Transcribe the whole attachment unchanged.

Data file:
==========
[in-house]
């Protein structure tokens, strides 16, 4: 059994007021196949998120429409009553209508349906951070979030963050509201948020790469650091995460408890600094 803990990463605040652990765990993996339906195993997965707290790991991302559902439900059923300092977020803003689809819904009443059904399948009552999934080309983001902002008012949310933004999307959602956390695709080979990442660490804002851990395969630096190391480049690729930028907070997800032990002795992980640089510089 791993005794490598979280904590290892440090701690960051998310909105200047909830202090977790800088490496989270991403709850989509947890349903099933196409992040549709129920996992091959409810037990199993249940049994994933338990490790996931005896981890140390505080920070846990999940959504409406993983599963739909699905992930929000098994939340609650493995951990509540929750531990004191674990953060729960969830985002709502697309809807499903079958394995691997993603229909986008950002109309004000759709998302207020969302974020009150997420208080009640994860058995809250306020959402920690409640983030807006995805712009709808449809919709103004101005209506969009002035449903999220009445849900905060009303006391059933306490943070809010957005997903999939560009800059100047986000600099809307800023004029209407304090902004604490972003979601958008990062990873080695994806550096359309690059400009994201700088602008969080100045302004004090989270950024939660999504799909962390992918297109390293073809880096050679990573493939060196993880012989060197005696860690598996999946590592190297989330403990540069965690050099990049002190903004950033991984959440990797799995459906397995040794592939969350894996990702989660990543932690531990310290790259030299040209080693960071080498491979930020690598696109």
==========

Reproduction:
[in-house]
């Protein structure tokens, strides 16, 4: 059994007021196949998120429409009553209508349906951070979030963050509201948020790469650091995460408890600094 803990990463605040652990765990993996339906195993997965707290790991991302559902439900059923300092977020803003689809819904009443059904399948009552999934080309983001902002008012949310933004999307959602956390695709080979990442660490804002851990395969630096190391480049690729930028907070997800032990002795992980640089510089 791993005794490598979280904590290892440090701690960051998310909105200047909830202090977790800088490496989270991403709850989509947890349903099933196409992040549709129920996992091959409810037990199993249940049994994933338990490790996931005896981890140390505080920070846990999940959504409406993983599963739909699905992930929000098994939340609650493995951990509540929750531990004191674990953060729960969830985002709502697309809807499903079958394995691997993603229909986008950002109309004000759709998302207020969302974020009150997420208080009640994860058995809250306020959402920690409640983030807006995805712009709808449809919709103004101005209506969009002035449903999220009445849900905060009303006391059933306490943070809010957005997903999939560009800059100047986000600099809307800023004029209407304090902004604490972003979601958008990062990873080695994806550096359309690059400009994201700088602008969080100045302004004090989270950024939660999504799909962390992918297109390293073809880096050679990573493939060196993880012989060197005696860690598996999946590592190297989330403990540069965690050099990049002190903004950033991984959440990797799995459906397995040794592939969350894996990702989660990543932690531990310290790259030299040209080693960071080498491979930020690598696109």